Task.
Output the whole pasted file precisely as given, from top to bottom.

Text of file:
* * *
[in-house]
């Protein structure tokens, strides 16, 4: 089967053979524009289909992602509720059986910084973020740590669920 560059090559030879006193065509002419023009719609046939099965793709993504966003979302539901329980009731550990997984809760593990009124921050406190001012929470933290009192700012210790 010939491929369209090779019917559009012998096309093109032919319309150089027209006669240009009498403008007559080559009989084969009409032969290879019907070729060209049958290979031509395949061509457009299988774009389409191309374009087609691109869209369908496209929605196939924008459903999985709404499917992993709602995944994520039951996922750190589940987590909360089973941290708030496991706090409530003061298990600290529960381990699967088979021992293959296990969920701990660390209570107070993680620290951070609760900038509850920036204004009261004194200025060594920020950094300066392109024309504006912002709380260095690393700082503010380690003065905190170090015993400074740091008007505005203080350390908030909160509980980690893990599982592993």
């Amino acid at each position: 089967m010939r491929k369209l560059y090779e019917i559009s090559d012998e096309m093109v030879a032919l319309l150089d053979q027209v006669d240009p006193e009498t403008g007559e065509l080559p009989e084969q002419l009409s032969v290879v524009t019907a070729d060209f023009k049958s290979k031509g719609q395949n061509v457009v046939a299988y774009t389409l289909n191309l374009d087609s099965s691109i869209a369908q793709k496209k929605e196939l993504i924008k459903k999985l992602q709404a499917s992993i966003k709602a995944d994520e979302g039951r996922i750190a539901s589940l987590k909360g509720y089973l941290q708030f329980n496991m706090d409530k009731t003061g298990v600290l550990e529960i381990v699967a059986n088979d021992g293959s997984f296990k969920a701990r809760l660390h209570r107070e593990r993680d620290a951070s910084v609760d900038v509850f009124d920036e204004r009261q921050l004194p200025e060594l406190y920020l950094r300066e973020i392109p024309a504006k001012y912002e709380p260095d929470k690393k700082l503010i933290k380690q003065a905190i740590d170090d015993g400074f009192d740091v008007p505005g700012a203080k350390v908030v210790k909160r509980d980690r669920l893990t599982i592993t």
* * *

[in-house]
């Protein structure tokens, strides 16, 4: 089967053979524009289909992602509720059986910084973020740590669920 560059090559030879006193065509002419023009719609046939099965793709993504966003979302539901329980009731550990997984809760593990009124921050406190001012929470933290009192700012210790 010939491929369209090779019917559009012998096309093109032919319309150089027209006669240009009498403008007559080559009989084969009409032969290879019907070729060209049958290979031509395949061509457009299988774009389409191309374009087609691109869209369908496209929605196939924008459903999985709404499917992993709602995944994520039951996922750190589940987590909360089973941290708030496991706090409530003061298990600290529960381990699967088979021992293959296990969920701990660390209570107070993680620290951070609760900038509850920036204004009261004194200025060594920020950094300066392109024309504006912002709380260095690393700082503010380690003065905190170090015993400074740091008007505005203080350390908030909160509980980690893990599982592993």
């Amino acid at each position: 089967m010939r491929k369209l560059y090779e019917i559009s090559d012998e096309m093109v030879a032919l319309l150089d053979q027209v006669d240009p006193e009498t403008g007559e065509l080559p009989e084969q002419l009409s032969v290879v524009t019907a070729d060209f023009k049958s290979k031509g719609q395949n061509v457009v046939a299988y774009t389409l289909n191309l374009d087609s099965s691109i869209a369908q793709k496209k929605e196939l993504i924008k459903k999985l992602q709404a499917s992993i966003k709602a995944d994520e979302g039951r996922i750190a539901s589940l987590k909360g509720y089973l941290q708030f329980n496991m706090d409530k009731t003061g298990v600290l550990e529960i381990v699967a059986n088979d021992g293959s997984f296990k969920a701990r809760l660390h209570r107070e593990r993680d620290a951070s910084v609760d900038v509850f009124d920036e204004r009261q921050l004194p200025e060594l406190y920020l950094r300066e973020i392109p024309a504006k001012y912002e709380p260095d929470k690393k700082l503010i933290k380690q003065a905190i740590d170090d015993g400074f009192d740091v008007p505005g700012a203080k350390v908030v210790k909160r509980d980690r669920l893990t599982i592993t």